Judicial Rewriting of Inspection Rights: Wolst v. Monster Beverage Corp. (Part 2)
We are discussing Wolst v. Monster Beverage Co., a case brought under DGCL 220.
The case arose out of insider trading allegations that occurred in 2007. A derivative action over the behavior was filed in 2008 and a shareholder ("Shareholder") intervened. The action was dismissed in 2011 for the failure to establish demand futility. In 2012, Shareholder demanded the board "(i) investigate possible violations of law; and (ii) commence a civil action against the officers of the Company for the misconduct identified." Verified Complaint, at 20.
The board then formed a special committee. On October 19, 2012, Shareholder was notified that her demand had been rejected. In March 2013, Shareholder filed a request for inspection. The purpose was identified as:
- (1) “[e]valuating the Board's refusal to act on [her] litigation demand and whether that refusal constituted a reasonable and good-faith exercise of the Board's business judgment” and (2) “[e]valuating the process by which the Board decided to refuse to act on [her] litigation demand.”
In effect Shareholder wanted documents to determine whether the board had an adequate basis for refusing her demand. As part of that, Shareholder presumably expected to obtain information on the investigation into the alleged misbehavior, thus allowing her to determine the steps taken by the board other than the refusal to engage in litigation.
Of course, one result was the possibility that Shareholder would file suit to challenge the decision to refuse the litigation demand. Indeed, Shareholder conceded “that her ultimate goal in pursuing her books and records request is ‘to determine whether there is a basis to bring a derivative suit’ based on the ‘wrongs alleged in’ the earlier derivative action.” The court described the “end game” as a derivative suit.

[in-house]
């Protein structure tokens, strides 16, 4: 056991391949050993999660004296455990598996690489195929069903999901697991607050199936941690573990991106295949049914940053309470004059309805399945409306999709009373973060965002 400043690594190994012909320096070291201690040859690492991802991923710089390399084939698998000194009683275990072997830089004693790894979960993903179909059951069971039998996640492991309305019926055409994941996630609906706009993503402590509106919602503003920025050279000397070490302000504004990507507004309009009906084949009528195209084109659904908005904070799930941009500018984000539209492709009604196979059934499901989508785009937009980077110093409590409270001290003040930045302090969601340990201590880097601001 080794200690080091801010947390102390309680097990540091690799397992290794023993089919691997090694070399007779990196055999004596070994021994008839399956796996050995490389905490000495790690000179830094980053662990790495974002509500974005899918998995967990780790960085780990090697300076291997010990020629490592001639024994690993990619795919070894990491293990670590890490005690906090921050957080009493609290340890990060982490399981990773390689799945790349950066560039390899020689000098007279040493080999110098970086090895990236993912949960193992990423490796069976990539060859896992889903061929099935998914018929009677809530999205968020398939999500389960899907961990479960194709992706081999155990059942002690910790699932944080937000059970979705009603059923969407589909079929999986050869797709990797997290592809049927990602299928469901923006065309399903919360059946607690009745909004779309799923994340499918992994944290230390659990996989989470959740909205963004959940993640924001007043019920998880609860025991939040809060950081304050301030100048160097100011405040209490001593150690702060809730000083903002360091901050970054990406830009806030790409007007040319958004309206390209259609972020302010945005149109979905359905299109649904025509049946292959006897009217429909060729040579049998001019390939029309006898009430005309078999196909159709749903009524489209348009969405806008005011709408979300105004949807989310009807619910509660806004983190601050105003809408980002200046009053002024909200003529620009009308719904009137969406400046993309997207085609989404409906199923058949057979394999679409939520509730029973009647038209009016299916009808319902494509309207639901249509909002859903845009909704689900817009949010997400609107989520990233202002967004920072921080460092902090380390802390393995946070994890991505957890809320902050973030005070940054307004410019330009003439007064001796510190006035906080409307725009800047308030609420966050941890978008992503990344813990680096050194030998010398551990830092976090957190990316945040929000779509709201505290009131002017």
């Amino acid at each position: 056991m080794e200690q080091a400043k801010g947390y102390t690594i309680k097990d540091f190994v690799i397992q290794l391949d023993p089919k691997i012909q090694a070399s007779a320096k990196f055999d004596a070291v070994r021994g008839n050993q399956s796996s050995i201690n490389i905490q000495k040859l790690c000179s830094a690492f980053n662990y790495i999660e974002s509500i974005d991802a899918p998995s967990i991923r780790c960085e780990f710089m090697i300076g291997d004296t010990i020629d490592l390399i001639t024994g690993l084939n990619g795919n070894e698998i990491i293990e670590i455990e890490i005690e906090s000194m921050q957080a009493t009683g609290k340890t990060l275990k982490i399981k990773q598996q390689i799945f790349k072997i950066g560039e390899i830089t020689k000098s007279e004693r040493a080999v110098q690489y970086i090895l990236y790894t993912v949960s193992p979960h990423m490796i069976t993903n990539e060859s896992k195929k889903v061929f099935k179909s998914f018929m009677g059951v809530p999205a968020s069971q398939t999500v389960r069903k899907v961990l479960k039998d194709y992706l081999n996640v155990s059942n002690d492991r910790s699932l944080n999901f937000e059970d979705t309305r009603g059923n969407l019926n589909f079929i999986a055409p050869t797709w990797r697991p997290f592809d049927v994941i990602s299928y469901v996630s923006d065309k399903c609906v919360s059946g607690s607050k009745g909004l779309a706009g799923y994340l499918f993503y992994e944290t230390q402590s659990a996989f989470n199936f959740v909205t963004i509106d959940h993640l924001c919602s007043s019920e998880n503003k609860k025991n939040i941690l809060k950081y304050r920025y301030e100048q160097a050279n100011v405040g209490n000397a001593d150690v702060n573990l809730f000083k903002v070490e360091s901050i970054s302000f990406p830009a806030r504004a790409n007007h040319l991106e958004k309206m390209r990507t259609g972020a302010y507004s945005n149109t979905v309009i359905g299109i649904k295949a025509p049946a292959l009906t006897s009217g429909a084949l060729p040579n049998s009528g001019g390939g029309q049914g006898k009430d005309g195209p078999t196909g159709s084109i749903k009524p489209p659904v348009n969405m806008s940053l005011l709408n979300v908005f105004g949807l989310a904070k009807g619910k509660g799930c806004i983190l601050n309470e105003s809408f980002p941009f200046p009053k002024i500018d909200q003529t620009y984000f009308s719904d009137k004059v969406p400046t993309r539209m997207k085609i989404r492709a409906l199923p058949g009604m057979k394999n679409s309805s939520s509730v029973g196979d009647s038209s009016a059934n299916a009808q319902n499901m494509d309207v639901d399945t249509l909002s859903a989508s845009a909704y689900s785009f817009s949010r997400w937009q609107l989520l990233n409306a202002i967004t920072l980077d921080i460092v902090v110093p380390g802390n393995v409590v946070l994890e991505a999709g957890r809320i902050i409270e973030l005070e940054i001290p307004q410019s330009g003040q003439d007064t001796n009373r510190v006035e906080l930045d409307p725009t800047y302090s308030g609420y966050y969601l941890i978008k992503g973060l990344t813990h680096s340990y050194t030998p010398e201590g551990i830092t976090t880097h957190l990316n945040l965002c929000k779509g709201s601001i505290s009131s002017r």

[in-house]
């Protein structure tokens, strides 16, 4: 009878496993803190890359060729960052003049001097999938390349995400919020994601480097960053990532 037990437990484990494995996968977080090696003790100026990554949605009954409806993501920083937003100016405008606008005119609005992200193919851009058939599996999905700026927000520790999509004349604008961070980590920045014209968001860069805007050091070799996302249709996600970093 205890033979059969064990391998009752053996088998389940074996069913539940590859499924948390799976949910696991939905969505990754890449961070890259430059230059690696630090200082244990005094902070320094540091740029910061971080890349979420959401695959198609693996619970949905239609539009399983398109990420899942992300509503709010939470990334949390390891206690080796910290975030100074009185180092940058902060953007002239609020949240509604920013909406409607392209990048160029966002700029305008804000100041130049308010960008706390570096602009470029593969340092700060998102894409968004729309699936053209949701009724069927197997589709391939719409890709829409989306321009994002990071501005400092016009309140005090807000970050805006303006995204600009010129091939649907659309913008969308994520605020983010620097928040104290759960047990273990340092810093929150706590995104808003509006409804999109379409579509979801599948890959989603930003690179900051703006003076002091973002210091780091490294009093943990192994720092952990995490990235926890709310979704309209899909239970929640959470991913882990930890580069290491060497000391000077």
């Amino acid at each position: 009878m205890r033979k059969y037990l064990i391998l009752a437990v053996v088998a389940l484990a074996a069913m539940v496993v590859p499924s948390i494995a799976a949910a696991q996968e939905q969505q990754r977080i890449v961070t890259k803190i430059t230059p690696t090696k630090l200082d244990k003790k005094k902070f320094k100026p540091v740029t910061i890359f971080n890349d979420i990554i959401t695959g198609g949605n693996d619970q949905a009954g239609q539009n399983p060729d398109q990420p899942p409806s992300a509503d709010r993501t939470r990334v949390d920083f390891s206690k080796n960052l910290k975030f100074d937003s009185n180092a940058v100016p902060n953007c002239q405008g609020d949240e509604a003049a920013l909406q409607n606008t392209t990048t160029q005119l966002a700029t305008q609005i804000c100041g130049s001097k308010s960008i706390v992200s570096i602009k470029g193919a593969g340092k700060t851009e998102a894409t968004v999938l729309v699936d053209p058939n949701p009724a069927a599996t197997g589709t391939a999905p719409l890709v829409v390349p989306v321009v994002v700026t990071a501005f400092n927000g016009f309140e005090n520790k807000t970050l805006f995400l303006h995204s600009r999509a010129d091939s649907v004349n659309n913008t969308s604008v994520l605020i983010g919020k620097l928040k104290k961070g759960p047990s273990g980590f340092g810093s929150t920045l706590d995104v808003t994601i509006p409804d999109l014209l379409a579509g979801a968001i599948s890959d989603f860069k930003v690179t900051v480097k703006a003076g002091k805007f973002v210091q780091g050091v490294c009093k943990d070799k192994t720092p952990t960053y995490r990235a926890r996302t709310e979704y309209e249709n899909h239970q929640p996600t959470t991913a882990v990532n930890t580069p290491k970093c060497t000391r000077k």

The company asserted that any derivative claim based upon the allegations from 2007 were barred by the statute of limitations. Such a defense did not automatically bar an inspection. As the court noted:
- A potentially viable affirmative defense to an anticipated derivative claim will not necessarily defeat a books and records effort. Sometimes developing the record to withstand possible affirmative defenses requires more effort than is practicable for a books and records action. Sometimes conduct that cannot be challenged because of a time-barr defense can, nevertheless, inform consideration of other potentially wrongful conduct that is not yet time-barred.
Nonetheless, this is not always the case.
- There is, however, “the possibility that, in a specific factual setting, a time bar defense . . . would eviscerate any showing that might otherwise be made in an effort to establish a proper shareholder purpose.” The challenged trading activities occurred in 2006 and 2007. [Shareholder] does not identify any more recent potentially wrongful conduct that could provide a basis for a derivative action. Without some elaboration upon what she would do with the requested books and records in her capacity as a stockholder, the burden of producing books and records that Section 220 imposes upon the corporation should be avoided in this instance. In sum, consideration of a time-bar defense to the contemplated derivative action is appropriate in this “specific factual setting.”
Shareholder challenged the court's decision to resolve the statute of limitations issues (resolving such issues as the application of laches) in a 220 hearing. Nonetheless, the court found the statute of limitations applied and, therefore, Shareholder lacked a proper purpose.
Primary materials on this case, including the opinion of the Vice Chancellor, can be found at the DU Corporate Governance web site.